Lake Superior State University
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Alum Success

"I graduated from LSSU in Mechanical Engineering in 1999, and have since had a heavy focus in robotics and systems integration. I spent my first 7 years with FANUC in Rochester Hills as a product manager, and have since worked for Hartness International managing a robotic automation group. We continue to grow at a rapid pace, and will integrate 60+ robots this year and see no slow down in sight. My experience at LSSU has enabled me to take charge in this challenging and growing market."

Matt Job Business Unit Manager Automation Group Hartness International

School of Engineering

Senior Projects 2007-2008

 

Team SVS Logo

Team Superior Vision Systems

Members:

  • James Claus
  • Tim Horrigan
  • Andrew Lucarelli
  • Andrew Richards
  • Aaron Worden

Faculty Advisor:

  • Taskin Padir

Company:

  • Applied Manufacturing Technologies

Industrial Contact:

  • JP Rasaiah

Project Description: Vision Integrated Robotics Workcell

Applied Manufacturing Technologies, Inc. required a portable robotic workcell to demonstrate current technology at tradeshows and open houses. Team SVS designed and built a workcell which integrates a robotic arm, vision system, and conveyor system. It accepts a user-defined product order via a touch screen, and relay the information to the robot arm. The robot fulfills the order through the use of a camera to recognize the products, retrieve them from the conveyor system and place the products on an output shelf.

Links to the 2007-2008 Teams:

Investigat- ing the Use of QPCR: An Early Detection Method for Toxic Cyano- bacterial Bloom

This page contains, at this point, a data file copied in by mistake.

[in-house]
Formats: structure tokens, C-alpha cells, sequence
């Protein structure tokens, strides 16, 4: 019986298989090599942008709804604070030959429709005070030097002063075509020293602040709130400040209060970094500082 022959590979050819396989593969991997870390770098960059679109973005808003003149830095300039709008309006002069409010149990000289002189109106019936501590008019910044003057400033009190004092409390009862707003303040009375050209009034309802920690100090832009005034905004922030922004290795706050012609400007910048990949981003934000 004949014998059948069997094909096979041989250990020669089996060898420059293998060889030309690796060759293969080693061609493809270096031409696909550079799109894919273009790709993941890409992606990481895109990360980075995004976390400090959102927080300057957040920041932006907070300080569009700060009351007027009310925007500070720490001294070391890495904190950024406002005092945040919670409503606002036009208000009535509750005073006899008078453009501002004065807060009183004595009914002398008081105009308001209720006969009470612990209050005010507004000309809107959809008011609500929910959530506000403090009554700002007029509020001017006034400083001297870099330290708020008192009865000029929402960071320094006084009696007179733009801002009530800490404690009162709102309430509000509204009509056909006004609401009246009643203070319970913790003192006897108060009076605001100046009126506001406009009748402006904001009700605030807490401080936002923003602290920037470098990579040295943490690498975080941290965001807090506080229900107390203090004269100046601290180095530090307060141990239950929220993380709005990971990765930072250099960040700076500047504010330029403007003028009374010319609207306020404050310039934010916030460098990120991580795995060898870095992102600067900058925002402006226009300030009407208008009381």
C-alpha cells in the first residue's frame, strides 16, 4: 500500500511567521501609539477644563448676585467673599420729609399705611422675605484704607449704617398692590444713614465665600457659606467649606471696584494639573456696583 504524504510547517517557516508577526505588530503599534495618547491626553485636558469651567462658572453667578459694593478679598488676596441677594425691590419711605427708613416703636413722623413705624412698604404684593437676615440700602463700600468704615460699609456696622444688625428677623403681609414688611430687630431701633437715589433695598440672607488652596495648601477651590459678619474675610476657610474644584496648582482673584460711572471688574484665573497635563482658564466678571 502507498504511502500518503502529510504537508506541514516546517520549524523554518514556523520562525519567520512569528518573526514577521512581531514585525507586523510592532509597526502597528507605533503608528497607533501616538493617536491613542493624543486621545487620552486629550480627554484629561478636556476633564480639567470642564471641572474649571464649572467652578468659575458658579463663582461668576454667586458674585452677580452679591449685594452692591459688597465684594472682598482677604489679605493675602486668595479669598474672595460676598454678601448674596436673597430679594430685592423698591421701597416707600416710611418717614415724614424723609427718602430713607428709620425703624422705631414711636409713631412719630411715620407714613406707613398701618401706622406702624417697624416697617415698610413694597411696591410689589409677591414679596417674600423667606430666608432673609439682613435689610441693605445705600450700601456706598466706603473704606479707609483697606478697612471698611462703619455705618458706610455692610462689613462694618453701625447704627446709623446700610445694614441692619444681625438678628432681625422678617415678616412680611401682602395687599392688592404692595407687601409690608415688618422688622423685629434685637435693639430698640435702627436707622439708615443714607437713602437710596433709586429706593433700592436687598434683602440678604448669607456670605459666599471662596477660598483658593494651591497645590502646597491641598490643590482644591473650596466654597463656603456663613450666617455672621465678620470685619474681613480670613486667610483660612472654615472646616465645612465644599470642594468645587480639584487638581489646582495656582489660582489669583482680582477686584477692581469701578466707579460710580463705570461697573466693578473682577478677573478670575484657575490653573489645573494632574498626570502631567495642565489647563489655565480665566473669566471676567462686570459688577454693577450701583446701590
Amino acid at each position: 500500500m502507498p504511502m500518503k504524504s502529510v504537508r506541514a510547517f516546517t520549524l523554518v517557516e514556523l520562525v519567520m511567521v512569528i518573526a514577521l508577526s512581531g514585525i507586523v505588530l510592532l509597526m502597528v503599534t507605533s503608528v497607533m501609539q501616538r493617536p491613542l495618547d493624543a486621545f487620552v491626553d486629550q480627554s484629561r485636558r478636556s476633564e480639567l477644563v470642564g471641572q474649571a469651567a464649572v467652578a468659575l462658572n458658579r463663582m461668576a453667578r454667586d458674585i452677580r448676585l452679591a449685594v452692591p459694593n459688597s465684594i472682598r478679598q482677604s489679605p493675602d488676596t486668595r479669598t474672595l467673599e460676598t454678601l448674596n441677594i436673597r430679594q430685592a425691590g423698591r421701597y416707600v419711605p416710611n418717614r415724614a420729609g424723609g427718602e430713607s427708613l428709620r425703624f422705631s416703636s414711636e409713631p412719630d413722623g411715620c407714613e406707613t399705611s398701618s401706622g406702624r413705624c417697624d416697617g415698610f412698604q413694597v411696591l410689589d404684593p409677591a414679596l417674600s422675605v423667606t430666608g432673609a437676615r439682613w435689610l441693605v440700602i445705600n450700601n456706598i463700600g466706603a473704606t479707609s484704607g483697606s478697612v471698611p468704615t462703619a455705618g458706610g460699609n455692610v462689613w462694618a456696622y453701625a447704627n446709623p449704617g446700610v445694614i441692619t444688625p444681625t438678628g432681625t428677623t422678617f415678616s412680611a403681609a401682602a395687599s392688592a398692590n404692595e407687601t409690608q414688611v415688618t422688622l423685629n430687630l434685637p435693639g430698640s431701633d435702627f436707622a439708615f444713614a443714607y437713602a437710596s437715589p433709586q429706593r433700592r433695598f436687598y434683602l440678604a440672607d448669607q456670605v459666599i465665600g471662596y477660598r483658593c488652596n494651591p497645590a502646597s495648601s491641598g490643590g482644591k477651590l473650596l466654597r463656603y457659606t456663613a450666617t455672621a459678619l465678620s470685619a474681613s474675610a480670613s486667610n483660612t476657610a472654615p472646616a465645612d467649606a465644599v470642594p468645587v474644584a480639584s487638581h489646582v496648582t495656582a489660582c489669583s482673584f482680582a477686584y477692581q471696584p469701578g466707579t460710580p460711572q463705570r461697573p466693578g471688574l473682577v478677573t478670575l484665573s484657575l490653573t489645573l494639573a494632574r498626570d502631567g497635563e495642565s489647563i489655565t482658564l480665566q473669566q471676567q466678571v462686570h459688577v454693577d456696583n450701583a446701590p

Garrett Aderman

Harmful algal blooms (HABs), including cyanobacterial harmful algal blooms (CHABs), are a global phenomenon. In the US, annual economic loss due to HABs was recently estimated at $82 million. Furthermore, the consensus amongst the scientific community is that the frequency and duration of CHABs in freshwater systems will increase as a result of climate change and anthropogenic nutrient enrichment. Due to the ability of some strains of CHAB genera to produce toxic compounds, larger and more sustained CHAB events will become an even greater threat to drinking water. Of all the known cyantoxoins, one of the most ubiquitous is microcystin (MCY). Humans are primarily exposed to cyantoxins through drinking water consumption and accidental ingestion of recreational water. The increasing risk presented by these toxins requires health officials and utilities to improve their ability to track the occurrence and relative toxicity. Current tracking methods do not distinguish between toxic and non-toxic strains. Biochemical techniques for analyzing the toxins are showing considerable potential as they are relatively simple to run and low cost. My goal was to develop a quantitative polymerase chain reaction (qPCR) method to measure the amount of mcyE gene in a Lake Erie drinking water and compare the levels of the mcyE to toxin produced. This is the first step to determining if the presence of mcyE of the mycrocystin synthestase gene cluster in Microcystits, Planktothrix and Anabaena cells can be used as the quantitative measurement in an early detection warning system for recreational and drinking waters.

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